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East Midlands Chamber News

Navigating through solar threats

The University of Nottingham is leading a £700,000 project to change the way sat-nav systems work.

Solar activity can seriously affect the efficiency of global positioning systems and with the sun about to reach a peak in its 11-year cycle there is a serious risk that they could be thrown out of kilter.

Global Navigation Satellite Systems (GNSS) are routinely used for high accuracy operations but the signals are vulnerable to ionospheric perturbations – fluctuations in the upper atmosphere - the ionosphere - driven by solar activity.

Funded under the FP7 programme by the European Commission and the European GNSS Agency (GSA), the work will be led by Dr Marcio Aquino, in the University of Nottingham's Faculty of Engineering.

Called Calibra – Countering GNSS high Accuracy applications Limitations due to Ionospheric disturbances in Brazil –the project will endeavour to establish a blueprint for operations requiring accuracy better than 10cm.

Dr Aquino said: “Why Brazil? Brazil sits in one of the most affected regions of the Earth for ionospheric perturbations. Its geographical location across the magnetic equator makes it the perfect test-bed for worst case scenarios. Brazil is also a prominent market for GNNS based high accuracy techniques and this project will help the evolution of this market.”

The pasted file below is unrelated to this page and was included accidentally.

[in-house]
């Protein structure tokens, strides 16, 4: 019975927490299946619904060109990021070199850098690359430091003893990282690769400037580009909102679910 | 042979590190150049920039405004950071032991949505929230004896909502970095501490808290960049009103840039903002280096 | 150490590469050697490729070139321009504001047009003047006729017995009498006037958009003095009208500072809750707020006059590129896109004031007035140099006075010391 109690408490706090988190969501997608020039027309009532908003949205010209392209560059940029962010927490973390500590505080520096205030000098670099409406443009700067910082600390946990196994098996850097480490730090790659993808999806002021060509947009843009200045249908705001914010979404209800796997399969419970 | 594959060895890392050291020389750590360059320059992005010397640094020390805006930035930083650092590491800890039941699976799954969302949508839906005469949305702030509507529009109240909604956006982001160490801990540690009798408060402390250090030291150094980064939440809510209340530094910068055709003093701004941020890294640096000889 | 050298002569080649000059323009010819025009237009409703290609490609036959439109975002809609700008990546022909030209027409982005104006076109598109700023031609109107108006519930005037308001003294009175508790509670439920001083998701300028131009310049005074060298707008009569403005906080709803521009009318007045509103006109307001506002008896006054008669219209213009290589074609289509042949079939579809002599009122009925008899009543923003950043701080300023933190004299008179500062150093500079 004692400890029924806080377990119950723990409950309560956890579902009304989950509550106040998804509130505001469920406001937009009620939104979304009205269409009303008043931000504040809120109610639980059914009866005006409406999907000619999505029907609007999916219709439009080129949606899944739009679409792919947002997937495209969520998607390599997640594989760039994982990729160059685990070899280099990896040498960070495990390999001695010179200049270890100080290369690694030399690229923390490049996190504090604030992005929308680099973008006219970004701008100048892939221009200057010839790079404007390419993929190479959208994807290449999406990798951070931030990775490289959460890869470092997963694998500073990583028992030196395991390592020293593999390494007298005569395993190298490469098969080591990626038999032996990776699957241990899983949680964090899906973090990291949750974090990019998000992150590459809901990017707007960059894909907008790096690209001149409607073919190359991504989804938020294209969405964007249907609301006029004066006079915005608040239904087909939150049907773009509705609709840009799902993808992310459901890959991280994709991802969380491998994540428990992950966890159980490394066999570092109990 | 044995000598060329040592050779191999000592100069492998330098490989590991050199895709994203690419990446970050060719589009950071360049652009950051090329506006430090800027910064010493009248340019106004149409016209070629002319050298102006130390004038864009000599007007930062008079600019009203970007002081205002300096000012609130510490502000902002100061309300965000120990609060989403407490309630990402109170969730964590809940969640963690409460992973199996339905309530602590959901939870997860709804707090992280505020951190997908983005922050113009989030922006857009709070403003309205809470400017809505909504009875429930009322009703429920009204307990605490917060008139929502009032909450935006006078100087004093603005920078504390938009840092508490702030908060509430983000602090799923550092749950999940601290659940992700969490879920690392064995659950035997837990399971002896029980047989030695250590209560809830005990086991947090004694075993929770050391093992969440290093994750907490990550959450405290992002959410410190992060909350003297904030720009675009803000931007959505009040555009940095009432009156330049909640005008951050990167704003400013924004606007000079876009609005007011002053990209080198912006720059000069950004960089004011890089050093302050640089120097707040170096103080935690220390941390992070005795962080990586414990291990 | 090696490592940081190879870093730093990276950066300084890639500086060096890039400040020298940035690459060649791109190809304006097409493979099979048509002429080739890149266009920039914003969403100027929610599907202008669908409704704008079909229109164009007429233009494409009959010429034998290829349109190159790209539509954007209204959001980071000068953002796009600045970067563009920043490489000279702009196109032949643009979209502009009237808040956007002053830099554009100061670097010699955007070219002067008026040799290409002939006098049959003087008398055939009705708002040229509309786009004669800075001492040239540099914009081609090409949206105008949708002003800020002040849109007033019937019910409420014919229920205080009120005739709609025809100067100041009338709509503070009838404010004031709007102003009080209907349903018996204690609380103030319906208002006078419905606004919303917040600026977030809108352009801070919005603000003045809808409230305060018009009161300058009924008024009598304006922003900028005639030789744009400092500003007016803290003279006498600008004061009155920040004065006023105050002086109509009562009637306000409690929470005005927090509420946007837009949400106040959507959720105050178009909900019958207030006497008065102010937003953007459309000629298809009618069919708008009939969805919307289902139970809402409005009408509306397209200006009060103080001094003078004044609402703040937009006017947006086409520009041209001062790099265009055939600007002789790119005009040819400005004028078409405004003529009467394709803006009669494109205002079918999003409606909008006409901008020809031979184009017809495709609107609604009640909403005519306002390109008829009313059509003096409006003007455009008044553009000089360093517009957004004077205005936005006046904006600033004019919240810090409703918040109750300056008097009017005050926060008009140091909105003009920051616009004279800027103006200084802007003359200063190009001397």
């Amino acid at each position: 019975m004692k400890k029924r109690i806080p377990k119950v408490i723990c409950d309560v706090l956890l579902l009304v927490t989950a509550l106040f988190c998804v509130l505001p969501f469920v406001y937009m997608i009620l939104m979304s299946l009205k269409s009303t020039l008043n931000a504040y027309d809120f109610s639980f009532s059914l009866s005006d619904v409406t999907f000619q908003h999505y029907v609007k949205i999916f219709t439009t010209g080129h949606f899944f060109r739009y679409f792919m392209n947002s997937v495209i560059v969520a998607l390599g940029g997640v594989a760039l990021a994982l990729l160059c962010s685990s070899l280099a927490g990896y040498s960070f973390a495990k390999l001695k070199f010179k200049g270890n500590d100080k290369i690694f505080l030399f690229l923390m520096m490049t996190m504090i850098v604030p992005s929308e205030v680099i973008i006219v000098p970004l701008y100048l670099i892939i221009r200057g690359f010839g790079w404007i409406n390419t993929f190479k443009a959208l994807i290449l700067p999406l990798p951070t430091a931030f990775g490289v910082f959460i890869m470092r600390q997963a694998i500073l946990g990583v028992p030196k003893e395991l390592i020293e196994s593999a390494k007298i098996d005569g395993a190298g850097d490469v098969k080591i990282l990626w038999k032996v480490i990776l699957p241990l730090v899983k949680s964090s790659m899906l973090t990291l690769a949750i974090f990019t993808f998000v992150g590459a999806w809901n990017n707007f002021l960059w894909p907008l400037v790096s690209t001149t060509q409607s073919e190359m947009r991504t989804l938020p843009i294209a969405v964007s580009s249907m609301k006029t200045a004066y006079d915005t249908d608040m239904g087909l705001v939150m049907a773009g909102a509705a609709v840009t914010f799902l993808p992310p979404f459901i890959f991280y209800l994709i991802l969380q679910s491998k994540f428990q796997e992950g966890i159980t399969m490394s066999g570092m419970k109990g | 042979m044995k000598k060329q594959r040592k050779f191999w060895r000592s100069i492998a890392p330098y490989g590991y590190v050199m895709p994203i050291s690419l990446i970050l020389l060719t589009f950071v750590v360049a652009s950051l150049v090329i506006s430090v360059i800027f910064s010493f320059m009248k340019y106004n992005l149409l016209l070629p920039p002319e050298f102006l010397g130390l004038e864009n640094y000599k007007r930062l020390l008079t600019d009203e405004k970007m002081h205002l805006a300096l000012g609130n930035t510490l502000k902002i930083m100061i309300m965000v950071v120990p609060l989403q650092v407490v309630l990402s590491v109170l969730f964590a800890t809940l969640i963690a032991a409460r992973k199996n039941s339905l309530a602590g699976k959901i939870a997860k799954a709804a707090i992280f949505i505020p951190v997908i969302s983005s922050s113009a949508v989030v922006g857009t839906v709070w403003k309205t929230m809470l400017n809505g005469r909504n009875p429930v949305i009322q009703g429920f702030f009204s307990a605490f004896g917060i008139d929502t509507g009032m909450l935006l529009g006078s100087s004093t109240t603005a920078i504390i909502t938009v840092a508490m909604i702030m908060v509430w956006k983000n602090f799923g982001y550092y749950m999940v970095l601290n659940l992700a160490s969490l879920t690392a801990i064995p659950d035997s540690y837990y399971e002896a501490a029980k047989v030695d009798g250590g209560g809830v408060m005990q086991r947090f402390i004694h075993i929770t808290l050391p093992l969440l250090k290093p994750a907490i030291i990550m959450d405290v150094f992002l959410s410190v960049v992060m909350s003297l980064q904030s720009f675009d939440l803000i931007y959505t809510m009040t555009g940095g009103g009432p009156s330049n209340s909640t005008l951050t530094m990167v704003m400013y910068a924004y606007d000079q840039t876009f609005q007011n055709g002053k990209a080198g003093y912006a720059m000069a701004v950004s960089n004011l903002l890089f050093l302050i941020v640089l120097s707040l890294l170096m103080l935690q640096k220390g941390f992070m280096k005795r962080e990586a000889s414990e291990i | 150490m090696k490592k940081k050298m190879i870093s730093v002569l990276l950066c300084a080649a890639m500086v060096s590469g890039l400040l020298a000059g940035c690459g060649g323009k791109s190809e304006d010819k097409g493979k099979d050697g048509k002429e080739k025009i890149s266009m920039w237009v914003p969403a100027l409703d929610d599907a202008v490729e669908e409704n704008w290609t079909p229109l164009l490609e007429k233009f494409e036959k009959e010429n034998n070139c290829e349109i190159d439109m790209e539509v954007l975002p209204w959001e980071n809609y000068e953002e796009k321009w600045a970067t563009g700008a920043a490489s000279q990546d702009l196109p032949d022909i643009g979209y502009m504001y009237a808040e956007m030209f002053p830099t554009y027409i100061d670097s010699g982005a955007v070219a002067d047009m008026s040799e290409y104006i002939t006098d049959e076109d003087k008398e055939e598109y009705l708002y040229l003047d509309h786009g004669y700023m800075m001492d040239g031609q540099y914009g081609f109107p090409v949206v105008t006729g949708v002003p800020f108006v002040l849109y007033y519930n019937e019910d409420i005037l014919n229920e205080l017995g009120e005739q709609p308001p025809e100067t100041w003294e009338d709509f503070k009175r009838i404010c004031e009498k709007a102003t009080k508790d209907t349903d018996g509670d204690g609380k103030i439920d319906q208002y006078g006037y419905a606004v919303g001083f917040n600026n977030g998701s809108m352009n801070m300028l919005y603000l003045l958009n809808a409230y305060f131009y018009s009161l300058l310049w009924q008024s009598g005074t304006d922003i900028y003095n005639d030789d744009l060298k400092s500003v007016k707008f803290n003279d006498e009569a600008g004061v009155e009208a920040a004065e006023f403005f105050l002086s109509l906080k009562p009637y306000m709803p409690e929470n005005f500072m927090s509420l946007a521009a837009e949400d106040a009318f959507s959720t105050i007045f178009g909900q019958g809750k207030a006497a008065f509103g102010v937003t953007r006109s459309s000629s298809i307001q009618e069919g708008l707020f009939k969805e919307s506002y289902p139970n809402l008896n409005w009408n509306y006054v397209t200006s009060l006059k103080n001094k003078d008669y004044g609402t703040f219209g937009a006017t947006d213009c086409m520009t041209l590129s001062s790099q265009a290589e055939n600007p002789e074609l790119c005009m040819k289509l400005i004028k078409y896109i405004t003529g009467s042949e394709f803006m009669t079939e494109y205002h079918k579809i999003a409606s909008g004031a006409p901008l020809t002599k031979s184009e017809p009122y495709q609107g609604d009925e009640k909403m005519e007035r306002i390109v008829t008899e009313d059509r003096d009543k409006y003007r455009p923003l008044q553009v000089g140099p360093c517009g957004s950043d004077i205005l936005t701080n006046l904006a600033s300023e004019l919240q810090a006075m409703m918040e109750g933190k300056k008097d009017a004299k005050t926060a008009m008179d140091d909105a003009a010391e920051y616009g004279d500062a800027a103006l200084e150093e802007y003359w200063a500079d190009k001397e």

Civil aviation, offshore drilling and agriculture are among the industries that have come to exploit the pinpoint accuracy provided by GNSS.

Satellite navigation is making a significant impact in support of operations where high positioning accuracy is required, as in precision agriculture, where the meticulous application of pesticides and fertilizers translates into efficiency gain and profit. GNSS is also used for surveying, geodesy, land management and construction, among many other activities.

Dr Aquino said: “Even before the rise of the solar cycle, problems with GNSS carrier waves-based techniques impeded the levels of availability and accuracy expected by industry.

"A risk exists that the impact of high solar activity leads not only to disruption but even to disbelief at the ability of GNSS to support such applications.

"The technical challenges posed by this issue are crucial to the establishment of the new European GNSS Galileo.”

This research is being carried out in collaboration with Septentrio Satellite Navigation, São Paulo State University, ConsultGEL, Istituto Nazionale di Geofisica e Vulcanologia and the University of Nova Gorica.